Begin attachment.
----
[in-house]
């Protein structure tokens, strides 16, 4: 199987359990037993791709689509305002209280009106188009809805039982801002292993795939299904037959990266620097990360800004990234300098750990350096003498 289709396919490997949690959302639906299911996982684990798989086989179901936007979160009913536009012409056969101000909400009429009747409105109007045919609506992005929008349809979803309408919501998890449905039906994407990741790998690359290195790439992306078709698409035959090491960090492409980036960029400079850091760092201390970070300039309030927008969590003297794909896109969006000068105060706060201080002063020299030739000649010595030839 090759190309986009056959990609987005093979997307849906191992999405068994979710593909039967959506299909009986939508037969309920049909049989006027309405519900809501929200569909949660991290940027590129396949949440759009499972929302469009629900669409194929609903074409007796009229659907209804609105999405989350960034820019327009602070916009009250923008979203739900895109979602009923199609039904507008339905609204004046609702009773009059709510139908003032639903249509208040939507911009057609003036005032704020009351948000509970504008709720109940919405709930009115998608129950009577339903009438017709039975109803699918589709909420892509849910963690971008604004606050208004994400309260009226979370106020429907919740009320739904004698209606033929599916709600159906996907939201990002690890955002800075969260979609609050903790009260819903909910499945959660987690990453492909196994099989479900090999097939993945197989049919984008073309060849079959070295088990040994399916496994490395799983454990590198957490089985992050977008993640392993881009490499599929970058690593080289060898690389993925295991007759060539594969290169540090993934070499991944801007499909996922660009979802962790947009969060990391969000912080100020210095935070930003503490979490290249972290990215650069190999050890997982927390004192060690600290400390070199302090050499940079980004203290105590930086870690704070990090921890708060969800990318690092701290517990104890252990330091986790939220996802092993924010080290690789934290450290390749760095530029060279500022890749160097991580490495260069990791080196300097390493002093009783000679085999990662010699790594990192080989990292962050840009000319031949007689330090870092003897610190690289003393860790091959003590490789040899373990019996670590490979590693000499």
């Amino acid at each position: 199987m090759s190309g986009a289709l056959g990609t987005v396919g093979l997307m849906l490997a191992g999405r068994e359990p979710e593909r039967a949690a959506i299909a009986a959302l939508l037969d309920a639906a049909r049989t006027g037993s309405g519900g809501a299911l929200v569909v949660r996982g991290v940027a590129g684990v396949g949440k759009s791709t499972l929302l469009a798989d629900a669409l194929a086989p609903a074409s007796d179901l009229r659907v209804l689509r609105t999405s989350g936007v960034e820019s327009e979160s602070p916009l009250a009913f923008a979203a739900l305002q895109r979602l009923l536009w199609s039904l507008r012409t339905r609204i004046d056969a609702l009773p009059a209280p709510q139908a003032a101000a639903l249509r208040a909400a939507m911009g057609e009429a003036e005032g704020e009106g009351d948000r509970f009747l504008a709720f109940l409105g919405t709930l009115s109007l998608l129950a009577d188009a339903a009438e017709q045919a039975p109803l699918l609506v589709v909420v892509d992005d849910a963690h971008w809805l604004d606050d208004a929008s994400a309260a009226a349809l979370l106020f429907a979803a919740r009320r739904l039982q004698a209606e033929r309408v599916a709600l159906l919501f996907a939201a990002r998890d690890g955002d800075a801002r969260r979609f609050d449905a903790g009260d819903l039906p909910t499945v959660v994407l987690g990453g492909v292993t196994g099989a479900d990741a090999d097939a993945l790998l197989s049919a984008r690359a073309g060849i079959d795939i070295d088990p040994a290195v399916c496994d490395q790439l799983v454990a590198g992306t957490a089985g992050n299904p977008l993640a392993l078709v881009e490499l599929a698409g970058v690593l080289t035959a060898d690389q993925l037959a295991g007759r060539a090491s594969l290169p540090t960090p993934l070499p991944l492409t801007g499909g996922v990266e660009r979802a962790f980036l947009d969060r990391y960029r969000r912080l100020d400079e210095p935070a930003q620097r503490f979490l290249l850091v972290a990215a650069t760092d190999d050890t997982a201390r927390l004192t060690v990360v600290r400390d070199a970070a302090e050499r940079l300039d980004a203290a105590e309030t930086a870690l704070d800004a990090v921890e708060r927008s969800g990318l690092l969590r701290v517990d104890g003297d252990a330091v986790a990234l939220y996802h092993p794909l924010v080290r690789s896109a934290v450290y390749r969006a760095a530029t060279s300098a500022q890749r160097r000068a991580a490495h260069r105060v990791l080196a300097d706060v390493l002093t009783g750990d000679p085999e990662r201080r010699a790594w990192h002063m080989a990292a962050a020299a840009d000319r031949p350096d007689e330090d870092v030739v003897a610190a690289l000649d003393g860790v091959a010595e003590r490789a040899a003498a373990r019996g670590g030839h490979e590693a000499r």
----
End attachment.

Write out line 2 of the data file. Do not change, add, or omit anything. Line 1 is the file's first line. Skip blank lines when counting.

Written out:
């Protein structure tokens, strides 16, 4: 199987359990037993791709689509305002209280009106188009809805039982801002292993795939299904037959990266620097990360800004990234300098750990350096003498 289709396919490997949690959302639906299911996982684990798989086989179901936007979160009913536009012409056969101000909400009429009747409105109007045919609506992005929008349809979803309408919501998890449905039906994407990741790998690359290195790439992306078709698409035959090491960090492409980036960029400079850091760092201390970070300039309030927008969590003297794909896109969006000068105060706060201080002063020299030739000649010595030839 090759190309986009056959990609987005093979997307849906191992999405068994979710593909039967959506299909009986939508037969309920049909049989006027309405519900809501929200569909949660991290940027590129396949949440759009499972929302469009629900669409194929609903074409007796009229659907209804609105999405989350960034820019327009602070916009009250923008979203739900895109979602009923199609039904507008339905609204004046609702009773009059709510139908003032639903249509208040939507911009057609003036005032704020009351948000509970504008709720109940919405709930009115998608129950009577339903009438017709039975109803699918589709909420892509849910963690971008604004606050208004994400309260009226979370106020429907919740009320739904004698209606033929599916709600159906996907939201990002690890955002800075969260979609609050903790009260819903909910499945959660987690990453492909196994099989479900090999097939993945197989049919984008073309060849079959070295088990040994399916496994490395799983454990590198957490089985992050977008993640392993881009490499599929970058690593080289060898690389993925295991007759060539594969290169540090993934070499991944801007499909996922660009979802962790947009969060990391969000912080100020210095935070930003503490979490290249972290990215650069190999050890997982927390004192060690600290400390070199302090050499940079980004203290105590930086870690704070990090921890708060969800990318690092701290517990104890252990330091986790939220996802092993924010080290690789934290450290390749760095530029060279500022890749160097991580490495260069990791080196300097390493002093009783000679085999990662010699790594990192080989990292962050840009000319031949007689330090870092003897610190690289003393860790091959003590490789040899373990019996670590490979590693000499």